Coping with Change

If you're reading this any time in 2020, you can relate. COVID19 has been one of the biggest crises most of us alive have experienced. I'm not even talking about those who have been directly affected by the virus in a health sort of way, but those (ahhhemmm.. all of us) who have dealt with job-loss, cut hours, stress, etc. According to TIME Magazine, 3.3 Million Americans have applied for unemployment as a direct result of the pandemic (as of March 31st, 2020). Depression, fear and anxiety are felt in every public space as people cover their faces with masks and distance themselves from others. It seems "normal" is something we may never see again.

Beaches are closed as Summer nears. Hiking trails, gyms and almost every form of public exercise has been stripped away from us. A lot of people have been drinking more, eating worse and picking up other bad habits to pass the time.

It's easy to fall into these negative thought patterns; especially if you're someone like me who can't stand change that's out of our own control. Logic tells us that happy, positive feelings are the "right" ones to feel, and negativity can be even more detrimental to our health, but sometimes strong negative emotions can supercede logic.

For me, my podcast was my life. Interviewing people was joyous, entertaining and of course knowledge-provoking. From doctors to health-care professionals, to animal activists and environmentalists, I felt like I was constantly improving my knowledge on the benefits of a WFPB diet, as well as things I still wasn't aware of in Animal Ag. With the studio being closed, a feel a piece of me is missing.

Thankfully, I still have a job. I got moved to part-time, but the studio is located inside of a produce distributor where I was given the opportunity to help out in retail. I hate retail. Especially, during these times. People are short-tempered, rude, demanding, and they have a lot of questions even when everything is explained to them. They don't understand why they have to do some things, they're paranoid (rightfully so), which it comes out when they interact with us. I know every "essential employee" is dealing with this right now, so this isn't a complaint about my position, it's an observation of how people are in general, and how they cope with change.

All of us have been thrown a curve ball.

There's a famous prayer that's been thrown around anonymous groups for some time, it goes like this:

"God, grant me the Serenity to accept the things I cannot change, the Courage to change the things I can, and the Wisdom to know the difference."

I'm not religious by an means, but I am spiritual. For me, I can replace the word "God" with a slue of words from "Higher Power" to "Universe", but the message is the same. Serenity. Courage. Wisdom. The hard part is knowing the difference and acting on it.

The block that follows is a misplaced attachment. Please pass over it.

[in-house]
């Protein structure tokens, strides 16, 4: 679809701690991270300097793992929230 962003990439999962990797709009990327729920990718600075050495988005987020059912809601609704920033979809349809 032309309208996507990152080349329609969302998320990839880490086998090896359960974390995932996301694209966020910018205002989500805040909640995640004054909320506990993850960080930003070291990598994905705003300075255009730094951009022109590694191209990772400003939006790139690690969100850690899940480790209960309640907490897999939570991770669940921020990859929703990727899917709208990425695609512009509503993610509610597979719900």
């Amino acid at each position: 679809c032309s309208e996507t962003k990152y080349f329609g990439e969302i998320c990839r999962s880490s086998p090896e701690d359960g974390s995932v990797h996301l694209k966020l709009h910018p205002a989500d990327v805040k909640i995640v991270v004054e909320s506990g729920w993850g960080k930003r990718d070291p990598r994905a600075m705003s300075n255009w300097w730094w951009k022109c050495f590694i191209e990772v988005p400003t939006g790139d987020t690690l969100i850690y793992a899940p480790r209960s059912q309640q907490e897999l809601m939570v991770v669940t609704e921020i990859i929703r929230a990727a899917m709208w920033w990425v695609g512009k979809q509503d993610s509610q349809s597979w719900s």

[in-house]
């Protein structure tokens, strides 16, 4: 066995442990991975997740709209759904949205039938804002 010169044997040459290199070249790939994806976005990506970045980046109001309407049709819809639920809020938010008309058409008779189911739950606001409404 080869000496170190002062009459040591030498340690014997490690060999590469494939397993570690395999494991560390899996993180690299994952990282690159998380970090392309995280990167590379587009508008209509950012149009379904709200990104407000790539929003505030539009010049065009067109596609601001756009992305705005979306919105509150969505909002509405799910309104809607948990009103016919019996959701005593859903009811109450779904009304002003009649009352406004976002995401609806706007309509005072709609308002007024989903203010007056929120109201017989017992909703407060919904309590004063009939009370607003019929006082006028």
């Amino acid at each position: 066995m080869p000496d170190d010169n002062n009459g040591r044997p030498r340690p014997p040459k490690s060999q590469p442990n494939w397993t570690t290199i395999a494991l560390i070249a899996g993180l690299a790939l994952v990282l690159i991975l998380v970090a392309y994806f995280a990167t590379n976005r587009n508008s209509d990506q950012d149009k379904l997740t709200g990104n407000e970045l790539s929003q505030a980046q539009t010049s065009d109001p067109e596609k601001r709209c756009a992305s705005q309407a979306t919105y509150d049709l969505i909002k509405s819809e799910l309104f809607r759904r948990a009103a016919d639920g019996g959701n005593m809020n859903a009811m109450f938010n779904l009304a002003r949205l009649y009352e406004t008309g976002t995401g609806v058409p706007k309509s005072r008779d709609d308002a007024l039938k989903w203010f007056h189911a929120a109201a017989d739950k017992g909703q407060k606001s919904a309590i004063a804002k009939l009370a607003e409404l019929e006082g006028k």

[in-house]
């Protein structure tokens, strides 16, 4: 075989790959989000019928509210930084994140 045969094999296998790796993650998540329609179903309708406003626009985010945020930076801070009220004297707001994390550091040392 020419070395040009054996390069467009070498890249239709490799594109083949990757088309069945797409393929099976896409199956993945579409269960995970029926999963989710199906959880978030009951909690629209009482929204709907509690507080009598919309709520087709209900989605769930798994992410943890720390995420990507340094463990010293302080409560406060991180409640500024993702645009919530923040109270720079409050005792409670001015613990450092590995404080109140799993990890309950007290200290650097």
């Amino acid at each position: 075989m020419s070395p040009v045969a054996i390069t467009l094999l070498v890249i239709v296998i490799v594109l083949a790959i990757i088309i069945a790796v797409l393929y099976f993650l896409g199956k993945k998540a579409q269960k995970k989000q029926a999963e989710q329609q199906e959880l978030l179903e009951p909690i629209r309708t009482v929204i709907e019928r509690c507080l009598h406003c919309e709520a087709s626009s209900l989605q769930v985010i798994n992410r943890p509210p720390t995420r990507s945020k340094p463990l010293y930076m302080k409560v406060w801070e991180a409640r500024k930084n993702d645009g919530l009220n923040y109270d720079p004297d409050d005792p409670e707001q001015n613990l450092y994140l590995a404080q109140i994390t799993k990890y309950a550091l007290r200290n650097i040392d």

I was one of the people who resorted to bad eating and drinking several nights per week, because, what the hell else am I gonna do? Then I noticed a slight weight gain, headaches in the morning, and a less productive day to come. So, I made a change.

I started preparing juice every morning as my first "meal". I started challenging myself to a minimum of 10,000 steps per day, combined with some form of strength training using household items. I told myself I was only allowed to drink on the weekends, but I'm currently on a 14-day "cleanse", so that's out for now too. I've replaced interviewing people on the podcast with personal blog entries, and I've signed up for online personal and professional growth courses and counseling sessions via I've even picked up a few books to help with learning to manage others in a professional setting, in hopes of bettering myself and those around me.

Change is something we can respond to by either fighting it or learning to cope with it, but when fighting is completely out of the realm of possibilities, we must learn to adjust.

Although this pandemic itself is probably temporary, the residual effects won't be for some time. Restaurants and small businesses are shutting down do to their inability to serve a public whose compromised with minimal incomes. People won't just stop "social distancing" the second Stay at Home orders are lifted. Shelves are still barren of toilet paper. Stocks are changing. Gold, silver and oil prices are all over the place; this won't be restored overnight. But, on a happier note, I've noticed people learning new skills, starting new businesses, and finding other ways to make money in the midst of all of this; those are the survivors. This isn't the first time the country, or world, has faced a tragedy.

We will recover, it just may not be in the way we want it to.

So, for someone those me who aren't comfortable with this level of change, just remember, this too shall pass, and it's what you do with yourself (and your time) now, that's going to make the biggest difference.

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